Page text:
"the proanxious diligence to divide the substance, and to mul. vinces. tiply the titles of power. The vast countries which the Roman conquerors had united under the same simple form of administration, were imperceptibly crumbled into minute fragments; till at length the whole empire was distributed into one hundred and sixteen proviuces, each of which supported an expensive and splendid establishment. Of these, three were governed by proconsuls, thirty-seven by consulars, five by correctors, and seventy-one by presidents. The appellations of these magistrates were different; they ranked in successive order, the ensigns of their dignity were curiously varied, and their situation, from accidental circumstances, might be more or less agreea
sive and splendis, each of which co one hundred
111 The proconsul of Africa had four hundred apparitors; and they all received large salaries, either from the treasury or the province. See Pancirol. p. 26, and Cod. Justinian. I. xii. tit. lvi, lvii.
112 In Italy there was likewise the Vicar of Rome. It has been much disputed, whether his jurisdiction measured one hundred miles from the city, or whether it stretched orer the ten southern provinces of Italy.
CHAP. ble, or advantageous. But they were all (excepting
only the proconsuls) alike included in the class of ho. nourable persons; and they were alike entrusted, during the pleasure of the prince, and under the authority of the præfects or their deputies, with the admi. nistration of justice and the finances in their respective districts. The ponderous volumes of the Codes and Pandects113 would furnish ample materials for a mi. nute enquiry into the system of provincial government, as in the space of six centuries it was improved by the wisdom of the Roman statesmen and lawyers. It may be sufficient for the historian to select two singular and salutary provisions intended to restrain the abuse of authority. 1. For the preservation of peace and order, the governors of the provinces were armed with the sword of justice. They inflicted corporal punishments, and they exercised, in capital offences, the power of life and death. But they were not authorised to indulge the condemned criminal with the choice of his own execution, or to pronounce a sentence of the mild. est and most honourable kind of exile. These prerogatives were reserved to the præfects, who alone could impose the heavy fine of fifty pounds of gold: their vicegerents were confined to the trifling weight of a few ounces'ld. This distinction, which seems to grant The larger, while it denies the smaller degree of authority, was founded on a very rational motive. The smaller degree was iufinitely more liable to abuse. The passions of a provincial magistrate might frequently provoke him into acts of oppression, which alfected only the freedom or the fortunes of the subject; though, from a principle of prudence, perhaps of humanity, he might still be terrified by the guilt of innocent blood. It may likewise be considered, that exile, considerable fines, or the choice of an easy death, relate more particularly to the rich and the noble; and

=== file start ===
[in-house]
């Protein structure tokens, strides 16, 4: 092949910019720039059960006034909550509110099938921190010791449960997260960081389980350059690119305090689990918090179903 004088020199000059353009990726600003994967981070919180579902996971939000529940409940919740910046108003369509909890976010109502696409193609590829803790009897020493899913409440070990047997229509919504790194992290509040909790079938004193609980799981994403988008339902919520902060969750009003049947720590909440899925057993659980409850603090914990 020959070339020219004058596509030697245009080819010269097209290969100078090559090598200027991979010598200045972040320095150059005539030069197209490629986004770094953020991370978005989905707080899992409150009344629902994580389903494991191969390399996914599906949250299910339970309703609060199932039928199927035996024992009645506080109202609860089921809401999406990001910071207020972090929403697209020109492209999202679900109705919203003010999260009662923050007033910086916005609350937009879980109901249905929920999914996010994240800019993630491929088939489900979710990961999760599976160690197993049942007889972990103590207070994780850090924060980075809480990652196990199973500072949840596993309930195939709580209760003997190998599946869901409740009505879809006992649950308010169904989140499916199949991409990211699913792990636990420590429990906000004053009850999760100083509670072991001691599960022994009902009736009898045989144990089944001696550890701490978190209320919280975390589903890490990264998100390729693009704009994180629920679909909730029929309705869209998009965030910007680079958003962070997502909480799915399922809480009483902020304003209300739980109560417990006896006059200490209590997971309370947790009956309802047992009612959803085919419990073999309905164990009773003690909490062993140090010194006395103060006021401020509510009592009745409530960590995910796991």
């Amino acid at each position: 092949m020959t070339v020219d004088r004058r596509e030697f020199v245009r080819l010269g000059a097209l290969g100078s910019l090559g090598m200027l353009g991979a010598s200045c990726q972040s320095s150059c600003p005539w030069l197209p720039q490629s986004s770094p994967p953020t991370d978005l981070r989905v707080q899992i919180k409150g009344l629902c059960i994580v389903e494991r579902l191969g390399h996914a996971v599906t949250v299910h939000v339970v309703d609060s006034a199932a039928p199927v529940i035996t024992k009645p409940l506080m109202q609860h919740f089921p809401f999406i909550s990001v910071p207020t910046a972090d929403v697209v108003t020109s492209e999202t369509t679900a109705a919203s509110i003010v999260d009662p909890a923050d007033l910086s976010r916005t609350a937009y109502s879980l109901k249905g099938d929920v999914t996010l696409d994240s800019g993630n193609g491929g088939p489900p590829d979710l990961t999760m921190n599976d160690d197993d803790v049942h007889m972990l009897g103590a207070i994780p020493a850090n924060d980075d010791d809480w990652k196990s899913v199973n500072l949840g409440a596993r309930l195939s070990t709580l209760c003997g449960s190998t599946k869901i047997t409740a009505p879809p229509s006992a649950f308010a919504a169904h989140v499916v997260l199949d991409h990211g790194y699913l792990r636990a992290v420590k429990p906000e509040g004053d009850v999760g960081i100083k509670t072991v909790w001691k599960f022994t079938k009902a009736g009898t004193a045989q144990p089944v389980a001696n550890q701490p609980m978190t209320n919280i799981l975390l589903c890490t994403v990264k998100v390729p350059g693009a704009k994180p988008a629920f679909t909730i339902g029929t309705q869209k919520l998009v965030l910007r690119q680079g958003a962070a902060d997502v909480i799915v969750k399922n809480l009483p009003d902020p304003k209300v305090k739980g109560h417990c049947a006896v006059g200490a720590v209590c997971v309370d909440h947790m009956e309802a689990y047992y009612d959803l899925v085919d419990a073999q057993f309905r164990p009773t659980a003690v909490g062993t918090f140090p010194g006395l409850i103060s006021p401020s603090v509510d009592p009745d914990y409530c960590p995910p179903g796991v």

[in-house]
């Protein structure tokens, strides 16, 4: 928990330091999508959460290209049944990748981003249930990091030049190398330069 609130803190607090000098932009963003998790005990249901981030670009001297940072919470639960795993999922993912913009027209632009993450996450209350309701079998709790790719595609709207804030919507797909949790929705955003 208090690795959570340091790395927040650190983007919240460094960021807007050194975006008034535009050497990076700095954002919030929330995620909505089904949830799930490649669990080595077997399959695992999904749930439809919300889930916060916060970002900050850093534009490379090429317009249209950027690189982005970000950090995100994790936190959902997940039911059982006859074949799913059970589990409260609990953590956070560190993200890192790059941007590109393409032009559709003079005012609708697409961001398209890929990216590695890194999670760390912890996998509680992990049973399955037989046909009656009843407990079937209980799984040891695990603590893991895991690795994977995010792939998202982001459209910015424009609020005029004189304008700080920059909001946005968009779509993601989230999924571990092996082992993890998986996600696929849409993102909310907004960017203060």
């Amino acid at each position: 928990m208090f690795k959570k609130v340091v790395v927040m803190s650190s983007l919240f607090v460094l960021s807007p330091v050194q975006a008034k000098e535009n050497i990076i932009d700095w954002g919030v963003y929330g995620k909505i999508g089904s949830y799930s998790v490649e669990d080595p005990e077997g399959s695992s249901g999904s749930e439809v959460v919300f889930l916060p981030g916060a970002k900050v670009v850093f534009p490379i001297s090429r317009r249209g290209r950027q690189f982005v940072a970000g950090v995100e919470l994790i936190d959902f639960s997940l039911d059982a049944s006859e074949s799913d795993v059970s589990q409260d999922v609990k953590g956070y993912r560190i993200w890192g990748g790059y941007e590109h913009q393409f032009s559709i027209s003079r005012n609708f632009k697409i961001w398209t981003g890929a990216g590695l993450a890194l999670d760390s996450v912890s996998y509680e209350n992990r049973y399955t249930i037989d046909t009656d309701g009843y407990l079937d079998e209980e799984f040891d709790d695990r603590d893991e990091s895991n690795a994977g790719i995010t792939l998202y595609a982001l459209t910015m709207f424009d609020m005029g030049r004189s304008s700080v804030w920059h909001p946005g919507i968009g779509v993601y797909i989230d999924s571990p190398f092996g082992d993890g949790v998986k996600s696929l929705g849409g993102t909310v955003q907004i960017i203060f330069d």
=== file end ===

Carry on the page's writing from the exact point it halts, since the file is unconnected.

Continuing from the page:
113 Among the works of the celebrated Ulpian, there was one in ten books, concerning the office of a proconsul, whose duties in the most essential articles were the same as those of an ordinary governor of a province,
114 The presidents, or consulars, could impose only two ounces; the vice-præfects three; the proconsuls, count of the east, and præfect of Egypt, six. See Heineccii Jur. Civil. tom. i. p. 75. Pandect. l. xlviii. tit. xix. n. 8. Curl. Justinian. I. i. tit. liv. leg. 4.6.